If listening to your favorite tunes has always been one of your go-to pick-me-ups when you're not feeling well, you're onto something.
It's understood that music can have a profound effect on our emotions ("Tears in Heaven," anyone?), but numerous studies over the years have shown that music also has an effect on our bodies and can reduce various types of aches and pains.
In an August 2015 review published in The Lancet, researchers found that music, regardless of preference or timing of delivery, can help patients reduce pain and anxiety after recovering from surgical procedures. Even cooler, music was found effective even when patients were under general anesthetic.
And in a separate but similar study that came out in February 2015, children who chose their own music or audiobook experienced less pain after having major surgery, as reported by experts from the Children's Hospital of Chicago.
Finally, in November 2013, a group of European researchers concluded that music therapy has the ability to reduce chronic pain, specifically in those suffering from fibromyalgia. In fact, music also increased the patients' mobility, which reduces their risk of becoming disabled.
The Healing Sounds of Music
While music is a form of therapy, it's not an exact science, says Brian Abrams, PhD, MT-BC, LPC, LCAT, analytical music therapist and associate professor of music at Montclair State University.
"I don't see it as a natural science with generalizable laws," he says. "It's much more of a dialogue."
Dr. Abrams says that while there is literature on the connection between music and neurophysiology, "the jury's still out on exactly how music interacts with the brain. I don't see it as a physical intervention, like medication," he says. "It's more of a human activity. I find it hard to reduce music to sound stimuli — it's like saying a book is just pages and ink."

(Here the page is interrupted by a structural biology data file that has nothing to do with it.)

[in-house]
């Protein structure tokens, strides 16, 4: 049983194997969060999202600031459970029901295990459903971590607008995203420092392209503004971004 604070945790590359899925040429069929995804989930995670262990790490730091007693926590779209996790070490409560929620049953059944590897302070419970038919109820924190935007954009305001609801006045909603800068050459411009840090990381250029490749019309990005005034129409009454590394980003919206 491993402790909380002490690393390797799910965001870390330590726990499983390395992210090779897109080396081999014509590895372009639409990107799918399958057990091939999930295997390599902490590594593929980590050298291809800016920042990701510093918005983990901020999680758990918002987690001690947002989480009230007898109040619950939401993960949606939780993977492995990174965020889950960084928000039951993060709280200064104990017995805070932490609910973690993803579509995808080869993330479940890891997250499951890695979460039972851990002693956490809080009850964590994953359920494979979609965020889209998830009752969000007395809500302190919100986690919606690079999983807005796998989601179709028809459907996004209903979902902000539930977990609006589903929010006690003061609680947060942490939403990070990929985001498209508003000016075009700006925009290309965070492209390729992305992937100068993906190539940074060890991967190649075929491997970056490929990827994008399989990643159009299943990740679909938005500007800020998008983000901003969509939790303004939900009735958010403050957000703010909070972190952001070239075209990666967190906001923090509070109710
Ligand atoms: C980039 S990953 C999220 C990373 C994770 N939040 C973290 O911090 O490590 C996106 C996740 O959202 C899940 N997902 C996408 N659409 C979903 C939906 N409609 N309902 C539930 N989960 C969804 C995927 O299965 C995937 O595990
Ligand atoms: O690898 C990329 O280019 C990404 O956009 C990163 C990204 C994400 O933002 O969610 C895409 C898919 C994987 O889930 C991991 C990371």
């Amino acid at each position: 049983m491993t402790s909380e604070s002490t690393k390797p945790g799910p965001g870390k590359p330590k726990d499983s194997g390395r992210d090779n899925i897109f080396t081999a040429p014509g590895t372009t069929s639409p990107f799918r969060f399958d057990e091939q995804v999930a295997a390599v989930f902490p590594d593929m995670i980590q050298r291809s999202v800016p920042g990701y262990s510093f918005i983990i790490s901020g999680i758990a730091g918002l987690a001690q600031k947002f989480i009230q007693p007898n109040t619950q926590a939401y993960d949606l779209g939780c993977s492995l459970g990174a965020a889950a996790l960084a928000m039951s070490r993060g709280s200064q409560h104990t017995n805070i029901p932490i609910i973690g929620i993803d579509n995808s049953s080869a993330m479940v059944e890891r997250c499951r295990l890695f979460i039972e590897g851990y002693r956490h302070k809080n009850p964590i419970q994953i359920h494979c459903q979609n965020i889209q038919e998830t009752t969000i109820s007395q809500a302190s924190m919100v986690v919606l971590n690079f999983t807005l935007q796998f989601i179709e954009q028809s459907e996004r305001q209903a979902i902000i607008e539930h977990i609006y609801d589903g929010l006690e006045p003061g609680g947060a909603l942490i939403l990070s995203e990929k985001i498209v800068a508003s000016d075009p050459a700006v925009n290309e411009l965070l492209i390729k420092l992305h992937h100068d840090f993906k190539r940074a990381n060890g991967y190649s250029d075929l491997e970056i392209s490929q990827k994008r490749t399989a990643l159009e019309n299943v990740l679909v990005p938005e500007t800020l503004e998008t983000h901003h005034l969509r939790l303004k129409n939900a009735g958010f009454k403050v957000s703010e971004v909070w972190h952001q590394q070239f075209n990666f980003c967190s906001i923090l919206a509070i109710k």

Music therapy can also definitely help with those suffering from anxiety, he adds. "The whole spectrum of mental health is addressed through music therapy," Abrams explans. "And not through a diagnosed pathology, but if a person is dealing with everyday anxiety or mood issues."
However, Abrams emphasizes that there is no one-size-fits-all treatment for music therapy. "There is no such thing as 'the better music,'" he says. "In order to help a person find the music that will be helpful is to know who they are — I need to actually meet them, to understand their life story, their context, their culture, whereas in physical medicine, we all have biological things in common, so you can practice medicine without necessarily knowing a person's life story."
So how should we go about easing our own ailments with music? "People would be best served using what they know they're comfortable with, try a few things through trial and error and see what feels right," he suggests. "And if possible, try to connect with a professional music therapist who can assess and address one's unique situation with respect to their pain."
But it doesn't take extensive research to see – or hear, rather – that music is good for the body and soul. "I think people innately and intuitively know this," Abrams says. "It's not necessarily a matter of music therapy to do self-help through the arts. I think that's just a very human thing to do."